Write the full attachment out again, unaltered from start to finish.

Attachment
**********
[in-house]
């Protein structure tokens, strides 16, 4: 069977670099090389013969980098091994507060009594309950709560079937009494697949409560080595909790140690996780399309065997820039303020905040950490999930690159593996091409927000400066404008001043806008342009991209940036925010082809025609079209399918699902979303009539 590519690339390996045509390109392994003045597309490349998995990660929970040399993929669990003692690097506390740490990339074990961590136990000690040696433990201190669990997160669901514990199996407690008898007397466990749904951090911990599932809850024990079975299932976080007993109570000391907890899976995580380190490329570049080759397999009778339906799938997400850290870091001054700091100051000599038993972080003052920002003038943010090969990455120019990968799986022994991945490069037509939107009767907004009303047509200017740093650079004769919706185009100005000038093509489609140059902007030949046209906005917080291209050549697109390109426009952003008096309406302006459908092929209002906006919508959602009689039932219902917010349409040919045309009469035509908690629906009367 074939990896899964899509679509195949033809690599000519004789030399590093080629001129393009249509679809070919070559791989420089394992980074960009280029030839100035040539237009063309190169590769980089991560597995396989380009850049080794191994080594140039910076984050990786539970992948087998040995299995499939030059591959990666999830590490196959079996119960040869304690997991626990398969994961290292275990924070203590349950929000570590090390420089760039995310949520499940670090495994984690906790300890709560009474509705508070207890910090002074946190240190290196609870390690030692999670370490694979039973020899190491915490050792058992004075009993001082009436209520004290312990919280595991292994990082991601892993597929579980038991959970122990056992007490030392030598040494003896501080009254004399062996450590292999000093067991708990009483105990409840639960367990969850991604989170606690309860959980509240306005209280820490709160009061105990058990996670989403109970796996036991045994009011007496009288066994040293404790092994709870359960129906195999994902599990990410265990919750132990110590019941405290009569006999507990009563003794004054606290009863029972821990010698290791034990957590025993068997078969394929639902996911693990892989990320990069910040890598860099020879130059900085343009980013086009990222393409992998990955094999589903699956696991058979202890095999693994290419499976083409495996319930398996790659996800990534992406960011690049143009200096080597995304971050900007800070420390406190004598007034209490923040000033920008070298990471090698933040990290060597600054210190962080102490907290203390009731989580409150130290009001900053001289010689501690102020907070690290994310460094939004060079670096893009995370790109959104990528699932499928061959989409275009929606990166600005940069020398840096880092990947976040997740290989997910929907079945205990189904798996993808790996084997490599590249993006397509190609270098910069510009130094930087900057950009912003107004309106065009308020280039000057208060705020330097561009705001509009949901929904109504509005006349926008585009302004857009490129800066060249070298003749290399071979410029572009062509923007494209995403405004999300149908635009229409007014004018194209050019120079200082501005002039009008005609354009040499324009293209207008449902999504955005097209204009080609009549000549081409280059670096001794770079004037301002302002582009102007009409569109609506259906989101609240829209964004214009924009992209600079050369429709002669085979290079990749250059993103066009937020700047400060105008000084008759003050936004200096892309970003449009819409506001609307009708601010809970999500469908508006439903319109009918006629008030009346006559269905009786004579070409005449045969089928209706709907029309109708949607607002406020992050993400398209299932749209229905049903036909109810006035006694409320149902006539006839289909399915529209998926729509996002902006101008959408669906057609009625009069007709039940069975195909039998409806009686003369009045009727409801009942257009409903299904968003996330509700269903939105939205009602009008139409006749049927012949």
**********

[in-house]
């Protein structure tokens, strides 16, 4: 069977670099090389013969980098091994507060009594309950709560079937009494697949409560080595909790140690996780399309065997820039303020905040950490999930690159593996091409927000400066404008001043806008342009991209940036925010082809025609079209399918699902979303009539 590519690339390996045509390109392994003045597309490349998995990660929970040399993929669990003692690097506390740490990339074990961590136990000690040696433990201190669990997160669901514990199996407690008898007397466990749904951090911990599932809850024990079975299932976080007993109570000391907890899976995580380190490329570049080759397999009778339906799938997400850290870091001054700091100051000599038993972080003052920002003038943010090969990455120019990968799986022994991945490069037509939107009767907004009303047509200017740093650079004769919706185009100005000038093509489609140059902007030949046209906005917080291209050549697109390109426009952003008096309406302006459908092929209002906006919508959602009689039932219902917010349409040919045309009469035509908690629906009367 074939990896899964899509679509195949033809690599000519004789030399590093080629001129393009249509679809070919070559791989420089394992980074960009280029030839100035040539237009063309190169590769980089991560597995396989380009850049080794191994080594140039910076984050990786539970992948087998040995299995499939030059591959990666999830590490196959079996119960040869304690997991626990398969994961290292275990924070203590349950929000570590090390420089760039995310949520499940670090495994984690906790300890709560009474509705508070207890910090002074946190240190290196609870390690030692999670370490694979039973020899190491915490050792058992004075009993001082009436209520004290312990919280595991292994990082991601892993597929579980038991959970122990056992007490030392030598040494003896501080009254004399062996450590292999000093067991708990009483105990409840639960367990969850991604989170606690309860959980509240306005209280820490709160009061105990058990996670989403109970796996036991045994009011007496009288066994040293404790092994709870359960129906195999994902599990990410265990919750132990110590019941405290009569006999507990009563003794004054606290009863029972821990010698290791034990957590025993068997078969394929639902996911693990892989990320990069910040890598860099020879130059900085343009980013086009990222393409992998990955094999589903699956696991058979202890095999693994290419499976083409495996319930398996790659996800990534992406960011690049143009200096080597995304971050900007800070420390406190004598007034209490923040000033920008070298990471090698933040990290060597600054210190962080102490907290203390009731989580409150130290009001900053001289010689501690102020907070690290994310460094939004060079670096893009995370790109959104990528699932499928061959989409275009929606990166600005940069020398840096880092990947976040997740290989997910929907079945205990189904798996993808790996084997490599590249993006397509190609270098910069510009130094930087900057950009912003107004309106065009308020280039000057208060705020330097561009705001509009949901929904109504509005006349926008585009302004857009490129800066060249070298003749290399071979410029572009062509923007494209995403405004999300149908635009229409007014004018194209050019120079200082501005002039009008005609354009040499324009293209207008449902999504955005097209204009080609009549000549081409280059670096001794770079004037301002302002582009102007009409569109609506259906989101609240829209964004214009924009992209600079050369429709002669085979290079990749250059993103066009937020700047400060105008000084008759003050936004200096892309970003449009819409506001609307009708601010809970999500469908508006439903319109009918006629008030009346006559269905009786004579070409005449045969089928209706709907029309109708949607607002406020992050993400398209299932749209229905049903036909109810006035006694409320149902006539006839289909399915529209998926729509996002902006101008959408669906057609009625009069007709039940069975195909039998409806009686003369009045009727409801009942257009409903299904968003996330509700269903939105939205009602009008139409006749049927012949």